Living With HIV: Are We "Damaged Goods"?
August 15, 2012
Todd sat slumped on the sofa in my office. He avoided eye contact and described a particularly painful experience with stigma. He had recently come around the corner at his part-time job and heard several co-workers speaking about him and his HIV positive status. More specifically, they were discussing how he might have acquired the virus by speculating about the nature and frequency of his sexual activities. It was meant as a cheap laugh among themselves, but for Todd it meant much more. Although he made no effort to hide his HIV status and was "out" at the office about being gay, hearing his co-workers making disparaging remarks about his sex life and his health status in such explicit terms felt like a strong punch in his gut. He had a brief flash of anger, telling them to shut up, and then stormed out, pulling inward and automatically falling into the old habit of numbing himself by detaching from the emotional pain.
For Todd, the words of his colleagues echoed hurtful messages he had gotten his entire life. When he came out as a gay man he had alienated some friends and family. After finding out he was HIV positive, his partner left him. He struggled to cope with the psychological adjustments necessary for living with the virus and, although most of the time he had decent self-esteem, such hurtful words consistently pushed him out of emotional balance. Over the years a small part of him began to think they might be true. At work that day he berated himself for not defiantly rejecting their words, but he could not bring himself to speak up. They resonated because at some deep level Todd believed that he was indeed "damaged goods."
He was experiencing one of the great, untreated aspects of the HIV/AIDS epidemic: stigma. And Todd's version was one of the more insidious: internalized or "felt" stigma. Years of living in a society that proclaimed certain behaviors or characteristics to be tainted had left their mark. Like many, Todd had several layers of stigma. He was a gay man and a person living with HIV. Some people have even more layers: gender, race, age, ethnicity, poverty, sexual minority, nationality, immigration status, and almost anything else that can be used to classify and judge. The personal costs are enormous. Years of experiencing such stigma creates a defensive shell into which a person retreats, excessively alert for any sign of judgment, at times flushed with shame, and believing at a deep internal level that they are indeed flawed.
Stigma is often imposed by those who don't share a particular characteristic deemed unfavorable. I remember that in the early days of the HIV epidemic many people declared that there were two kinds of people with HIV: the "innocent victims of AIDS" (those that acquired the virus through transfusion) and the others (the guilty variety) who were infected as a result of their own [read perverse] sexual activity. Yet, stigma can also come from those who could be expected to have more empathy. I've been surprised recently to discover that gay men who are long-term survivors can have strong negative feelings about other gay men who are newly-infected, and as a result can impose a stigma of their own. "How could they get infected these days when so much is known about how it's transmitted? When I was infected we didn't know any better. What's wrong with them?"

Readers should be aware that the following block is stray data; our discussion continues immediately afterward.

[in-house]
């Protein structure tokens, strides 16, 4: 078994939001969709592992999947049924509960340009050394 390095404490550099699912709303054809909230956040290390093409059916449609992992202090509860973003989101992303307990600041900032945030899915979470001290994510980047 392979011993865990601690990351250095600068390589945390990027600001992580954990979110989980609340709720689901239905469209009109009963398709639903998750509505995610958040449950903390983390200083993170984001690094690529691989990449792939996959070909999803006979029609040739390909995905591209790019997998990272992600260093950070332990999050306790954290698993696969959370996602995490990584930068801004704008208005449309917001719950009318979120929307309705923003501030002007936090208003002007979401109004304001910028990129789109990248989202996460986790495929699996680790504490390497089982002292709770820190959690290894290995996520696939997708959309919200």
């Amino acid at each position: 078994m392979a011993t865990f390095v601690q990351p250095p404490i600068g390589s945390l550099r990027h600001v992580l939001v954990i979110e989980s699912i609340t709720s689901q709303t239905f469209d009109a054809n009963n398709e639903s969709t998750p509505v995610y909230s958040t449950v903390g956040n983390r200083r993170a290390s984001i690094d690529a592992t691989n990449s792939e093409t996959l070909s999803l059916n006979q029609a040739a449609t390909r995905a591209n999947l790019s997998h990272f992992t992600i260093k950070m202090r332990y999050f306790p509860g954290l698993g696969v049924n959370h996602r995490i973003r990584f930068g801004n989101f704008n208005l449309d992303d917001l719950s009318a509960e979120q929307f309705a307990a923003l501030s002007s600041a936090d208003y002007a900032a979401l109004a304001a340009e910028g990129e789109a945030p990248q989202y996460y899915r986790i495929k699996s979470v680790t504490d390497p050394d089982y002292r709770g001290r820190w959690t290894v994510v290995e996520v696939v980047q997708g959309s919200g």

Sharing a characteristic, then, doesn't necessarily imply unity or safety from stigma. For example, gay men can be particularly harsh with each other. Personal ads are filled with an emphasis on "masculine only" and abbreviations such as "DDF" (drug and disease free) and UB2 (you be, too). It is true that people have preferences, but these words uncomfortably echo the language of oppression.
Stigma first caught the attention of researchers in the 1960s, when Erving Goffman studied groups of "deviants": prisoners, mental patients, and homosexuals (I guess we have made some progress). He found that those who hold the power in any society define certain characteristics as undesirable and then link those characteristics to certain other groups of people. Those stigmatized groups then become "tainted" and vulnerable to various forms of discrimination (and even criminalization). At the root of stigma, then, is power: those who have it often stigmatize. Recent theorists have taken this one step further. Not only do those in power stigmatize, but the act of stigmatizing certain groups of people may be necessary to actually hanging on to that power.
How does stigma affect HIV? Experiencing stigma increases someone's vulnerability to acquiring the disease in the first place. Fear, poverty and countless other factors reduce a person's willingness or ability to sexually protect themselves. HIV stigma itself prevents many people from getting tested because they worry about the assumptions that others will make about their behavior. Multiple "layers" of stigma can also have an impact. Where I live, for example, the gay and lesbian community center provides free testing. That is the closest testing site for the nearby Haitian community, but very few Haitians get tested at that center (if they are inclined to be tested at all) because of gay-related stigma.
Stigma prevents others from following through on treatment. One study found that 36% of people living with HIV had experienced some form of discrimination from a health care provider. People also worry that if their status becomes known the result will be rejection and an adverse effect on their social support network. Medication adherence can also be impacted. One client of mine routinely missed his medications when he had dinner with his parents, who didn't know his HIV status. Another woman I know wouldn't take her medication at certain times when her children were home because they made her sick for several hours.